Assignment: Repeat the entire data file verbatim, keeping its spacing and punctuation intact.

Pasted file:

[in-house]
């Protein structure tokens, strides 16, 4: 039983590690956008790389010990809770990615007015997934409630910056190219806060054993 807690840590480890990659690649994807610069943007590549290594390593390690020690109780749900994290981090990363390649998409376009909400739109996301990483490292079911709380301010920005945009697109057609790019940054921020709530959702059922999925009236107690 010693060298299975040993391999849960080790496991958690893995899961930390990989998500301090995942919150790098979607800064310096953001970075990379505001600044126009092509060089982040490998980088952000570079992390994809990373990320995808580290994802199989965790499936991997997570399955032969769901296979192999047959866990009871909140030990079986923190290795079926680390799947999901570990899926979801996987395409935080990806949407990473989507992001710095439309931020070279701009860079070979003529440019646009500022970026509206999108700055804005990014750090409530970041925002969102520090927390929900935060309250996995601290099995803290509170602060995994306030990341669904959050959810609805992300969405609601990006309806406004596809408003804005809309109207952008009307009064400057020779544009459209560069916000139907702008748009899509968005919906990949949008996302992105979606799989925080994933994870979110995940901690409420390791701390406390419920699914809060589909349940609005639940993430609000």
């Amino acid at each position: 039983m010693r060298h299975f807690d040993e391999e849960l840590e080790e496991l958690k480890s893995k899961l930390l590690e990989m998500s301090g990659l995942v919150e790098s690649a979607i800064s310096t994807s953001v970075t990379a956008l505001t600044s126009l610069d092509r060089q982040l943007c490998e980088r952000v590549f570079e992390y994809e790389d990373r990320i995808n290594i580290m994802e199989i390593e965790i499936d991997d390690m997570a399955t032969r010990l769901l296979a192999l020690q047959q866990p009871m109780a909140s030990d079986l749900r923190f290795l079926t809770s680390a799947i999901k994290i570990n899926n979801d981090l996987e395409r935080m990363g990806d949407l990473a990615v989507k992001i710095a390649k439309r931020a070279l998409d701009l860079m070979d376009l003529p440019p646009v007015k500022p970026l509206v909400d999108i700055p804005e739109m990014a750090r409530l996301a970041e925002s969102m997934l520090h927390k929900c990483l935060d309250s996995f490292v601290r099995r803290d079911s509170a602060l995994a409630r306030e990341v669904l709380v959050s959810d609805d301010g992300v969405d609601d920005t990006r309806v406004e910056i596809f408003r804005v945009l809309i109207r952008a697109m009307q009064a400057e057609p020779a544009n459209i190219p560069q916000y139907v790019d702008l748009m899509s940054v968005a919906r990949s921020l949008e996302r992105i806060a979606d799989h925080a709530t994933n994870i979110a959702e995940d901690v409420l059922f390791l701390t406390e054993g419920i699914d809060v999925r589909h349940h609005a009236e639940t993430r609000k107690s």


[in-house]
């Protein structure tokens, strides 16, 4: 039983590690956008790389010990809770990615007015997934409630910056190219806060054993 807690840590480890990659690649994807610069943007590549290594390593390690020690109780749900994290981090990363390649998409376009909400739109996301990483490292079911709380301010920005945009697109057609790019940054921020709530959702059922999925009236107690 010693060298299975040993391999849960080790496991958690893995899961930390990989998500301090995942919150790098979607800064310096953001970075990379505001600044126009092509060089982040490998980088952000570079992390994809990373990320995808580290994802199989965790499936991997997570399955032969769901296979192999047959866990009871909140030990079986923190290795079926680390799947999901570990899926979801996987395409935080990806949407990473989507992001710095439309931020070279701009860079070979003529440019646009500022970026509206999108700055804005990014750090409530970041925002969102520090927390929900935060309250996995601290099995803290509170602060995994306030990341669904959050959810609805992300969405609601990006309806406004596809408003804005809309109207952008009307009064400057020779544009459209560069916000139907702008748009899509968005919906990949949008996302992105979606799989925080994933994870979110995940901690409420390791701390406390419920699914809060589909349940609005639940993430609000």
């Amino acid at each position: 039983m010693r060298h299975f807690d040993e391999e849960l840590e080790e496991l958690k480890s893995k899961l930390l590690e990989m998500s301090g990659l995942v919150e790098s690649a979607i800064s310096t994807s953001v970075t990379a956008l505001t600044s126009l610069d092509r060089q982040l943007c490998e980088r952000v590549f570079e992390y994809e790389d990373r990320i995808n290594i580290m994802e199989i390593e965790i499936d991997d390690m997570a399955t032969r010990l769901l296979a192999l020690q047959q866990p009871m109780a909140s030990d079986l749900r923190f290795l079926t809770s680390a799947i999901k994290i570990n899926n979801d981090l996987e395409r935080m990363g990806d949407l990473a990615v989507k992001i710095a390649k439309r931020a070279l998409d701009l860079m070979d376009l003529p440019p646009v007015k500022p970026l509206v909400d999108i700055p804005e739109m990014a750090r409530l996301a970041e925002s969102m997934l520090h927390k929900c990483l935060d309250s996995f490292v601290r099995r803290d079911s509170a602060l995994a409630r306030e990341v669904l709380v959050s959810d609805d301010g992300v969405d609601d920005t990006r309806v406004e910056i596809f408003r804005v945009l809309i109207r952008a697109m009307q009064a400057e057609p020779a544009n459209i190219p560069q916000y139907v790019d702008l748009m899509s940054v968005a919906r990949s921020l949008e996302r992105i806060a979606d799989h925080a709530t994933n994870i979110a959702e995940d901690v409420l059922f390791l701390t406390e054993g419920i699914d809060v999925r589909h349940h609005a009236e639940t993430r609000k107690s």